In Photographer Abelardo Morell’s Italy, Life Upside Down Is Still Beautiful

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In Italy, there is a certain combination of magnificence that any ordinary tourist can capture in a casual photo. It is the magnificent, frescoed interior inside a 15th-century palace set in a cobblestoned city surrounded by pine-laced countryside. But rarely do photos capture all those multiple levels of ravishing beauty […]

In Italy, there is a certain combination of magnificence that any ordinary tourist can capture in a casual photo. It is the magnificent, frescoed interior inside a 15th-century palace set in a cobblestoned city surrounded by pine-laced countryside.

But rarely do photos capture all those multiple levels of ravishing beauty and arresting grandeur at once, layered and folded in upon themselves, the way art and genius so frequently are in Italy.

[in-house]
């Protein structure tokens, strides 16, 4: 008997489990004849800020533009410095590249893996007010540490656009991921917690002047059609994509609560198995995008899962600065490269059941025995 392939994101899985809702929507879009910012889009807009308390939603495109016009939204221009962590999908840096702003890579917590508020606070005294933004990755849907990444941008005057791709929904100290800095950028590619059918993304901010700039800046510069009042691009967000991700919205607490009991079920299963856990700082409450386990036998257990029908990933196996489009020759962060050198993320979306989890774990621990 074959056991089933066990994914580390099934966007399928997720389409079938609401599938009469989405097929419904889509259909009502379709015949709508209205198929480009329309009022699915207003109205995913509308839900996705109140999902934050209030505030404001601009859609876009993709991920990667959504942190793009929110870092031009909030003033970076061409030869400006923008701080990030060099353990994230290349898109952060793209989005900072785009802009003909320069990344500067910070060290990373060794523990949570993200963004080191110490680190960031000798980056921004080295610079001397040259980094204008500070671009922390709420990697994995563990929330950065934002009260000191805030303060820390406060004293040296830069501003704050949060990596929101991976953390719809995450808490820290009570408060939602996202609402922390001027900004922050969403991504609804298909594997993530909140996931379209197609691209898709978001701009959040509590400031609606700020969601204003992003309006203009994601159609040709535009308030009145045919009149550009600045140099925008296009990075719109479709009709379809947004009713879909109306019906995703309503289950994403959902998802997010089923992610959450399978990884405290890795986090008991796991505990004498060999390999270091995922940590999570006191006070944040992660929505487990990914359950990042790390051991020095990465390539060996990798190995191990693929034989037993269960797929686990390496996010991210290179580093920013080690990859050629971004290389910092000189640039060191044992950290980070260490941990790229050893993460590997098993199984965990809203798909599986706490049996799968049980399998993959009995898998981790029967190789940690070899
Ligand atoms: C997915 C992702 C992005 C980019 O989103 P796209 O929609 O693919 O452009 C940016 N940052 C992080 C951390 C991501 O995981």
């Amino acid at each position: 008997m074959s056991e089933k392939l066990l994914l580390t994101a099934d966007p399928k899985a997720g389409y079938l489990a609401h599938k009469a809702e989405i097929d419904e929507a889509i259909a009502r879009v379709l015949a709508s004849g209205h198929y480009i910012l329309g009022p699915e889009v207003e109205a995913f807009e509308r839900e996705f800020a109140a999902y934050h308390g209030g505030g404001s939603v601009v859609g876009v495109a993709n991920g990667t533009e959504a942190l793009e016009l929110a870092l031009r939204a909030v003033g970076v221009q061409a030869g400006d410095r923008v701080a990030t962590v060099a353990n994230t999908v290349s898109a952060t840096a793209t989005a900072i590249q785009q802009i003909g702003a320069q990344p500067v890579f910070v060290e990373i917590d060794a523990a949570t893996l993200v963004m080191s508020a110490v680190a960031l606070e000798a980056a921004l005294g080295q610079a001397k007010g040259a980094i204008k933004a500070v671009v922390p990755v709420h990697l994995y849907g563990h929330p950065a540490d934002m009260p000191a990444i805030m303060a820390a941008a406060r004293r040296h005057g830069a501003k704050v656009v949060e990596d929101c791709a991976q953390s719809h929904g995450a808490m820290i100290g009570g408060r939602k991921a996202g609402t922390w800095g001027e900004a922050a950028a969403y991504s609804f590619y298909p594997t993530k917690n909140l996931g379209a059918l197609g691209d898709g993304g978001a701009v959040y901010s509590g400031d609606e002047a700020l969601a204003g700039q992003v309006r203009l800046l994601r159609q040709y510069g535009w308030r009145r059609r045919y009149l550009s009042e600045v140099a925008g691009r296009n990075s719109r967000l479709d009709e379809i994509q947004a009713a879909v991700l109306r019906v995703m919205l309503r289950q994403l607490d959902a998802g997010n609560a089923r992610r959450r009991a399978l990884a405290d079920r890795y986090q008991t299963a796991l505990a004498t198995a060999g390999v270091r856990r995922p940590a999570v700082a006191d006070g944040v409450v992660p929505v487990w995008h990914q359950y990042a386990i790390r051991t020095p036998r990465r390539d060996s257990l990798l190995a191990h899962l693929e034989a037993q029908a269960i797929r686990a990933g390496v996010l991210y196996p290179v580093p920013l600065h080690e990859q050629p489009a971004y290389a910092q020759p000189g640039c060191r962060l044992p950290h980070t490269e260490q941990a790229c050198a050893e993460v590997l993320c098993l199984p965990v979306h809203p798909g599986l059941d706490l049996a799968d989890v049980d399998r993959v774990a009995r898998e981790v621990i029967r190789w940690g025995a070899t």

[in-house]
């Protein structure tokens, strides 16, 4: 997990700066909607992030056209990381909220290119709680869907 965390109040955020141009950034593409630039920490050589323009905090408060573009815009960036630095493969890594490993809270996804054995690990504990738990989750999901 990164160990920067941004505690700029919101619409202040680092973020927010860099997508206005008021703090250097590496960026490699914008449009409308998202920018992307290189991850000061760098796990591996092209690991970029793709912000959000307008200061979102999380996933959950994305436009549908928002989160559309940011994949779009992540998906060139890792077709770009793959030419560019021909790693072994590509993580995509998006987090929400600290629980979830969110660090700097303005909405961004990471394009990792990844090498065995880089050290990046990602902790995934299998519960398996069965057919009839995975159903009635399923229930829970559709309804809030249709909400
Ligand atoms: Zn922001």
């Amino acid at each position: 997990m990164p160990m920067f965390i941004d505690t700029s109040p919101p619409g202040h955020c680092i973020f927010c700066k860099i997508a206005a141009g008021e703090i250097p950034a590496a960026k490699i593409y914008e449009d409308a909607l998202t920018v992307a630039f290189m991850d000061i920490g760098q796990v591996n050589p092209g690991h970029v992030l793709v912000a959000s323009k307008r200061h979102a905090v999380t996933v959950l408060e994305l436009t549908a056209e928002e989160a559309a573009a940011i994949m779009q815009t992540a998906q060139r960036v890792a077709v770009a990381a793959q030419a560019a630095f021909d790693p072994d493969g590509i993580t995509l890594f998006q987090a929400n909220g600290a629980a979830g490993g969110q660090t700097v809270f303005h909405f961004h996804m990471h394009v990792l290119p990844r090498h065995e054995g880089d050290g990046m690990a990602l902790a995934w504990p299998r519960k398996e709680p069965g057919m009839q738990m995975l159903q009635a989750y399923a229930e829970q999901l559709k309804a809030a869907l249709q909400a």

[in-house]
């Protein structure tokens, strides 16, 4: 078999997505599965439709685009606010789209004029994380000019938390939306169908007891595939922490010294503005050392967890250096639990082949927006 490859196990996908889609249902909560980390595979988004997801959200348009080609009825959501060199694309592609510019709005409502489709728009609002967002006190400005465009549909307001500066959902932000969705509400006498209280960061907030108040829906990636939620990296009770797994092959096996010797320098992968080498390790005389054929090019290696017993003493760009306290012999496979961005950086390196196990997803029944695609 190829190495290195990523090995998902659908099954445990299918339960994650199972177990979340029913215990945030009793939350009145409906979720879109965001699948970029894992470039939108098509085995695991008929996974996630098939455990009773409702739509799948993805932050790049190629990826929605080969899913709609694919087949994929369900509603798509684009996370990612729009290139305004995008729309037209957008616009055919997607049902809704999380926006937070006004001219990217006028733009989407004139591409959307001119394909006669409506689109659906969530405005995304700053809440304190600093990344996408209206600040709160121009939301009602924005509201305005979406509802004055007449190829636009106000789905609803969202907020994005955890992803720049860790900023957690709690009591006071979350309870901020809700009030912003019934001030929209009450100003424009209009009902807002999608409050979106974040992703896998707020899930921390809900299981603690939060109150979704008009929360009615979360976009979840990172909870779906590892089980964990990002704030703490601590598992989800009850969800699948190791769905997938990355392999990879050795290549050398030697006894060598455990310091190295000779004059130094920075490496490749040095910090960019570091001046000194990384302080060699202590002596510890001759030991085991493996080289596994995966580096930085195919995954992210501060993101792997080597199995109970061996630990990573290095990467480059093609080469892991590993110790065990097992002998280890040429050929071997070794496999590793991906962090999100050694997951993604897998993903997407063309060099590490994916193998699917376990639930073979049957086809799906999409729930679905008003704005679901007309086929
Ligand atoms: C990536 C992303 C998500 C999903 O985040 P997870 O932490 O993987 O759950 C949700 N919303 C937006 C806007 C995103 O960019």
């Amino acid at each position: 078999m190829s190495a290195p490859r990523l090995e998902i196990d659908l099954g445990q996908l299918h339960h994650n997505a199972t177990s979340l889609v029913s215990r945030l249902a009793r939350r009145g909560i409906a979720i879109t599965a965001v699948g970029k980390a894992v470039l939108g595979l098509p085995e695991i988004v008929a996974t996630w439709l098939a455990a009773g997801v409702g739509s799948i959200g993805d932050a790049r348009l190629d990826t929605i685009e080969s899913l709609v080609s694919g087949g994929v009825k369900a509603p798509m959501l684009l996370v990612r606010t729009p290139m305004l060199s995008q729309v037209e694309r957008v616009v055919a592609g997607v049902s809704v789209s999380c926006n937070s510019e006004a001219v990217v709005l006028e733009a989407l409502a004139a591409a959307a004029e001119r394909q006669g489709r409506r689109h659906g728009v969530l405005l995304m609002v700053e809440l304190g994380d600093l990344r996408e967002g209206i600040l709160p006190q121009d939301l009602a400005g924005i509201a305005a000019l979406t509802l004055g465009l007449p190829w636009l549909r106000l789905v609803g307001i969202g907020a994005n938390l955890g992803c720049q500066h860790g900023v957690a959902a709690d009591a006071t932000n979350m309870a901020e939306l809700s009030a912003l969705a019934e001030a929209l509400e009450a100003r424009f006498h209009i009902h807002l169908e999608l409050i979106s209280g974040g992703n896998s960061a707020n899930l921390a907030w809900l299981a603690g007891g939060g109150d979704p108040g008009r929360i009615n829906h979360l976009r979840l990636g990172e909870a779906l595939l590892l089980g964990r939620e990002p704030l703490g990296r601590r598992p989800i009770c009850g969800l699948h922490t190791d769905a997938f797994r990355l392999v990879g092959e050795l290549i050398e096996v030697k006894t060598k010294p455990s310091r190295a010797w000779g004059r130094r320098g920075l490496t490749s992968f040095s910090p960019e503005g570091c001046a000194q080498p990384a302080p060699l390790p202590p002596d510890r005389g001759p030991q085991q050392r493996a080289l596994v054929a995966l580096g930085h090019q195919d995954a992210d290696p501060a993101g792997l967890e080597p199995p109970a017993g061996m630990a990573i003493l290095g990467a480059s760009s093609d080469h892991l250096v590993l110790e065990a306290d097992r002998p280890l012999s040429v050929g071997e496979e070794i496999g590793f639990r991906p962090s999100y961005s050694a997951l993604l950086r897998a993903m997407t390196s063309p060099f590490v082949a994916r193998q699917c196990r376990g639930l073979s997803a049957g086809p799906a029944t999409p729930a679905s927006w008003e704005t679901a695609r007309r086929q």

Abelardo Morell’s photographs, on view at the Fitchburg Art Museum beginning Sept. 5 in “Abelardo Morell: Projecting Italy,” are the rare photographs that do just that.

Using the camera obscura technique for which the Cuban-born, Boston-based photographer is known, Morell has reproduced many of the iconic tourist destinations, including the Roman Colosseum, Venice’s Grand Canal and the Florence Baptistery, but in a spectacularly unconventional way mirroring the ingenuity and artistry of his subject matter. About a dozen densely baroque photographs are on view in this show, which runs through Jan. 2 in honor of the 20th anniversary of the Center for Italian Culture at Fitchburg State University.

Abelardo Morell, "Camera Obscura: View of the Florence Duomo in Tuscany President’s Office in Palazzo Strozzi, Sacrati, Italy," 2017. (Courtesy Fitchburg Art Museum)
Abelardo Morell, “Camera Obscura: View of the Florence Duomo in Tuscany President’s Office in Palazzo Strozzi, Sacrati, Italy,” 2017. (Courtesy Fitchburg Art Museum)